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Williams v. Cumberland County Jail

United States District Court, D. Maine

August 7, 2019

DAJUAN ANTONIO WILLIAMS, Plaintiff,
v.
CUMBERLAND COUNTY JAIL, et al., Defendants

          ORDER ON MOTION TO AMEND COMPLAINT

          JOHN C. NIVISON U.S. MAGISTRATE JUDGE.

         In this action, Plaintiff, an inmate detained in the Cumberland County Jail, alleges Defendants retaliated against him for his grievance activity and postings on a social media account, and discriminated against him. (Complaint, ECF No. 1.)

         Plaintiff has filed a Motion to Amend his Complaint to add Johanna Gauvreau as a defendant. (ECF No. 12, as supplemented by ECF Nos. 13, 14.) Ms. Gauvreau is an Assistant Attorney General with the State of Maine.[1] Plaintiff appears to allege that Ms. Gauvreau “tried” to charge him, in violation of his First Amendment rights, with a crime for posting legal discovery materials to a social media account. (ECF Nos. 1, 14.) The Court denies the motion to amend.

         Discussion

         Courts should grant leave to amend “freely” when “justice so requires.” Fed.R.Civ.P. 15(a). Leave to amend is properly denied for “undue delay, bad faith or dilatory motive on the part of the movant, repeated failure to cure deficiencies by amendments previously allowed, undue prejudice to the opposing party by virtue of allowance of the amendment, futility of amendment, etc.” Foman v. Davis, 371 U.S. 178, 182 (1962).

         When considering whether a complaint states a claim for which relief may be granted, courts must assume the truth of all well-plead facts and give the plaintiff the benefit of all reasonable inferences therefrom. Ocasio-Hernandez v. Fortuno-Burset, 640 F.3d 1, 12 (1st Cir. 2011). A complaint fails to state a claim upon which relief can be granted if it does not plead “enough facts to state a claim to relief that is plausible on its face.” Bell Atlantic Corp. v. Twombly, 550 U.S. 544, 570 (2007). “The relevant question ... in assessing plausibility is not whether the complaint makes any particular factual allegations but, rather, whether ‘the complaint warrant[s] dismissal because it failed in toto to render plaintiffs' entitlement to relief plausible.'” Rodríguez-Reyes v. Molina- Rodríguez, 711 F.3d 49, 55 (1st Cir. 2013) (quoting Twombly, 550 U.S. at 569 n.14).

         Although a pro se plaintiff's complaint is subject to “less stringent standards than formal pleadings drafted by lawyers, ” Haines v. Kerner, 404 U.S. 519, 520 (1972), the complaint may not consist entirely of “conclusory allegations that merely parrot the relevant legal standard, ” Young v. Wells Fargo, N.A., 717 F.3d 224, 231 (1st Cir. 2013). See also Ferranti v. Moran, 618 F.2d 888, 890 (1st Cir. 1980) (explaining that the liberal standard applied to the pleadings of pro se plaintiffs “is not to say that pro se plaintiffs are not required to plead basic facts sufficient to state a claim”).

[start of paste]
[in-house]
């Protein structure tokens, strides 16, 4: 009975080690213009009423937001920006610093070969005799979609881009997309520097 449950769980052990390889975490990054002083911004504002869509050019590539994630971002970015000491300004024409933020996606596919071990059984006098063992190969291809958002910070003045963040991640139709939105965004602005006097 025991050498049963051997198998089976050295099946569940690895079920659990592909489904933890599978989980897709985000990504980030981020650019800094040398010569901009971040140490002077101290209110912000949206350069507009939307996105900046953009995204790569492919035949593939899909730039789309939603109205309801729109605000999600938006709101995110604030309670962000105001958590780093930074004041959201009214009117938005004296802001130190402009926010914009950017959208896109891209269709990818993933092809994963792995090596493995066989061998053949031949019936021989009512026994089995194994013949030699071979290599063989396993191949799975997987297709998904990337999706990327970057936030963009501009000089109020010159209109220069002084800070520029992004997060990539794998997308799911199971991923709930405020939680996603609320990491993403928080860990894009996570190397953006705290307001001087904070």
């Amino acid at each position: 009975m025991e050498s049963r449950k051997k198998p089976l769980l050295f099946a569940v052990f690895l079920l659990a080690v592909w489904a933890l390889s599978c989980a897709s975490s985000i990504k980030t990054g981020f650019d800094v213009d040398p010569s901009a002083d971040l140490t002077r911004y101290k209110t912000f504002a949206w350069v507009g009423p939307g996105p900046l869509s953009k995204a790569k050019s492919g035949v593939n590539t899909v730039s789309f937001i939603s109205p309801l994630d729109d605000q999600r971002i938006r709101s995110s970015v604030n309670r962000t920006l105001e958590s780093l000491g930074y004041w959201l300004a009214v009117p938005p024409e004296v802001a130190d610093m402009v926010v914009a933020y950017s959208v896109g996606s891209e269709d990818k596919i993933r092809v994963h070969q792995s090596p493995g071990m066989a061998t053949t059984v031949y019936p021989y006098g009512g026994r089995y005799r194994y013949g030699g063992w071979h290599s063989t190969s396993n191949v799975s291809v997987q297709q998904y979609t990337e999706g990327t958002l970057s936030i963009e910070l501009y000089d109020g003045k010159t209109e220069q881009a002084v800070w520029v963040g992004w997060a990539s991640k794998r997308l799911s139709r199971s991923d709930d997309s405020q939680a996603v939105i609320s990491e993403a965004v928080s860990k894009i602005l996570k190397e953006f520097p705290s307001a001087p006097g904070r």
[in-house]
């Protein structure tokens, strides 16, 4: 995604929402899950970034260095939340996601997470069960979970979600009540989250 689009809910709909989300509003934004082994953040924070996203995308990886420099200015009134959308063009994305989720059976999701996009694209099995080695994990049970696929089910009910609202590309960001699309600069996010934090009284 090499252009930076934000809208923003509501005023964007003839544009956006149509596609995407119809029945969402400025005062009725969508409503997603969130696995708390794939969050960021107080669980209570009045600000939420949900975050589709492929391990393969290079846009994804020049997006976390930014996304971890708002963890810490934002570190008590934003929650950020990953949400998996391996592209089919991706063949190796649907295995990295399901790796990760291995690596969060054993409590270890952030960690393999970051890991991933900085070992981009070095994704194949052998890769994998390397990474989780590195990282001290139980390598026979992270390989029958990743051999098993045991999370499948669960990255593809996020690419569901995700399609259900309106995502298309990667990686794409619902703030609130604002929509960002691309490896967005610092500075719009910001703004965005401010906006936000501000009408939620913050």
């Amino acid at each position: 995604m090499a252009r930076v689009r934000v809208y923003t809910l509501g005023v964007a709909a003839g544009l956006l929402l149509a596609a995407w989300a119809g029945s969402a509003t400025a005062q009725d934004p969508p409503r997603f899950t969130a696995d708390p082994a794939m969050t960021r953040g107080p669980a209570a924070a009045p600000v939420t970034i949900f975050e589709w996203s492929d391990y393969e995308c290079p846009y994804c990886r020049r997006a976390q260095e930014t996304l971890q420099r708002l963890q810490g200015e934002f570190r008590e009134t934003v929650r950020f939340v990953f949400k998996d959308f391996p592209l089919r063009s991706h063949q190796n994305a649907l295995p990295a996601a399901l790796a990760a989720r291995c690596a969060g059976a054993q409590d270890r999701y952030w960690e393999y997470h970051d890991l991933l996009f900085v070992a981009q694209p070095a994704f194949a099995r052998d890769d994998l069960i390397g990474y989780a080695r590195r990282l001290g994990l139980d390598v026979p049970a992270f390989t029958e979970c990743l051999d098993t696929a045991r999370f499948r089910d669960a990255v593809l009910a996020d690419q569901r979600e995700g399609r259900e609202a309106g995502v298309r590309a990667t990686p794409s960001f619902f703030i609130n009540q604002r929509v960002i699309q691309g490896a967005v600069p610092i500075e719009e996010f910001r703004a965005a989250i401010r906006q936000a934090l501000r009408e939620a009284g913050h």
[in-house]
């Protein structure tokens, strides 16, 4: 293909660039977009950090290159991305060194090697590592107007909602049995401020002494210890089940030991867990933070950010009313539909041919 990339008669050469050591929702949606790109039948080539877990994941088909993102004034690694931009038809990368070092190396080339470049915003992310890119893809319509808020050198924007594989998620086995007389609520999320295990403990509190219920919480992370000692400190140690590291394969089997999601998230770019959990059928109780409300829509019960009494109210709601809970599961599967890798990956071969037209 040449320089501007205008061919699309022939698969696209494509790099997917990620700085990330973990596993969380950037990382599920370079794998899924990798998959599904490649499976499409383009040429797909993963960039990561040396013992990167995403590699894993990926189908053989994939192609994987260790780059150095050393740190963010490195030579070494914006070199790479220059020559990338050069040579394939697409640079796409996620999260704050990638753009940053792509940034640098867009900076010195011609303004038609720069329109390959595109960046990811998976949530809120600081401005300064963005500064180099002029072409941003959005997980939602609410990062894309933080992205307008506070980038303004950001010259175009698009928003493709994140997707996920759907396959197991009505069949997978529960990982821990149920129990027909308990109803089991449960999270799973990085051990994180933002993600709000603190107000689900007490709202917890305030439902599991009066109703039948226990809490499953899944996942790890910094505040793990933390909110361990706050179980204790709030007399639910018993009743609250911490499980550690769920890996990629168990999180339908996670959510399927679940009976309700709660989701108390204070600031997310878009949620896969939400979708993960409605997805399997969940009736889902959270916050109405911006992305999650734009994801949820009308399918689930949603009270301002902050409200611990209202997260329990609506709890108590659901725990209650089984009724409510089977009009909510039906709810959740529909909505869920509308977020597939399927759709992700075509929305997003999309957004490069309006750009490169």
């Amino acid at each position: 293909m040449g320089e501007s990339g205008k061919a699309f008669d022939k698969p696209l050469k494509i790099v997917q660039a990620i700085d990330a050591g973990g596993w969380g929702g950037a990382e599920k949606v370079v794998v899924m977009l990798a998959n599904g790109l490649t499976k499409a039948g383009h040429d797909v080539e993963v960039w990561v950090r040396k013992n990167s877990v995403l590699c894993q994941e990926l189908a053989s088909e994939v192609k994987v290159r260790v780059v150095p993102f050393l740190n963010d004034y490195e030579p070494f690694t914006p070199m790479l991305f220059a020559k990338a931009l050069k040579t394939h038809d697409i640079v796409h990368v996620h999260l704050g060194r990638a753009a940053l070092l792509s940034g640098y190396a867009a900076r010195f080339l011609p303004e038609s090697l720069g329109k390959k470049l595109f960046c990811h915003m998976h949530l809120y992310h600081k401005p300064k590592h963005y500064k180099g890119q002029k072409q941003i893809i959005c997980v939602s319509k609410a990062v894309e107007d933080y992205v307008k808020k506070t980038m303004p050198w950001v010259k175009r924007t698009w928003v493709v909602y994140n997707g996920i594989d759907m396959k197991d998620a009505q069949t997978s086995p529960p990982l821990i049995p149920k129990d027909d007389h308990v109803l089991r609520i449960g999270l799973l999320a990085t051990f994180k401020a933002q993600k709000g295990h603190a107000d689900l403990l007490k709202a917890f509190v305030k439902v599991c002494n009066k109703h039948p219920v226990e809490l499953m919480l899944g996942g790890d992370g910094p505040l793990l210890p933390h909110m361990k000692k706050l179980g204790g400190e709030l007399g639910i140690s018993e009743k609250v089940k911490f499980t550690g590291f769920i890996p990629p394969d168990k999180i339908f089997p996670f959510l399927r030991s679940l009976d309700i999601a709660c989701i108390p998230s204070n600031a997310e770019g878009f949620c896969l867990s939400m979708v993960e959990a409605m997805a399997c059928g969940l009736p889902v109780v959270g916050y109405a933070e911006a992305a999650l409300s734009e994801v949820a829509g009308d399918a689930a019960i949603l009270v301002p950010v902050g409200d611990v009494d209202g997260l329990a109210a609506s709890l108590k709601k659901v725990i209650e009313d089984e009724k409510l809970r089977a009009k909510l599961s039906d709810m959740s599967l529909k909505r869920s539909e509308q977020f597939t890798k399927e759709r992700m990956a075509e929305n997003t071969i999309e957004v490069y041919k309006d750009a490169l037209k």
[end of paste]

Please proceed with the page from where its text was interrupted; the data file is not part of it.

As the United States Supreme Court has stated, prosecutors have wide discretion when deciding whether to initiate a prosecution.

In our criminal justice system, the Government retains “broad discretion” as to whom to prosecute.” United States v. Goodwin, 457 U.S. 368, 380, n.11 (1982); accord, Marshall v. Jerrico, Inc., 446 U.S. 238, 248 (1980). “[S]o long as the prosecutor has probable cause to believe that the accused committed an offense defined by statute, the decision whether or not to prosecute, and what charge to file or bring before a grand jury, generally rests entirely in his discretion.” Bordenkircher v. Hayes, 434 U.S. 357, 364 (1978). This broad discretion rests largely on the recognition that the decision to prosecute is particularly ill-suited to judicial review.

Wayte v. United States, 470 U.S. 598, 607 (1985). See also United States v. Armstrong, 517 U.S. 456, 464 (1996) (“Judicial deference to the decisions of these executive officers rests in part on an assessment of the relative competence of prosecutors and courts.”); United States v. Nixon, 418 U.S. 683, 693 (1974) (“the Executive Branch has exclusive authority and absolute discretion to decide whether to prosecute a case”); Oyler v. Boles, 368 U.S. 448, 456 (1962) (“[T]he conscious exercise of some selectivity in enforcement is not in itself a federal constitutional violation.”). The broad discretion exercised by prosecutors is subject only to a prohibition against “selective enforcement ‘based upon an unjustifiable standard such as race, religion, or other arbitrary classification.'” United States v. Batchelder, 442 U.S. 114, 125 n.9 (1979) (quoting Oyler, 368 U.S. at 456).[2] Plaintiff has failed to assert any facts that would suggest Ms. Gauvreau's alleged attempt to prosecute Plaintiff was not within her broad discretion.

         Furthermore, a prosecutor such as Ms. Gauvreau is entitled to immunity against civil liability for the decision whether to initiate a prosecution. Imbler v. Pachtman, 424 U.S. 409, 431 (1976) (“[I]n initiating a prosecution and in presenting the State's case, the prosecutor is immune from a civil suit for damages under [§] 1983.”); Harrington v. Almy, 977 F.2d 37, 40 (1st Cir. 1992) (“[T]he interest that prosecutorial immunity is designed to protect-independence in the charging decision-is implicated whether the decision is to initiate a prosecution or decline to do so.”). Here, Plaintiff has failed to allege any facts that would suggest that Ms. Gauvreau is not entitled to immunity for whatever actions she took in her attempt to prosecute Plaintiff.

         Conclusion

         Based on the foregoing analysis, the amendment of Plaintiff's complaint to add Ms. Gauvreau as a defendant would be futile. ...


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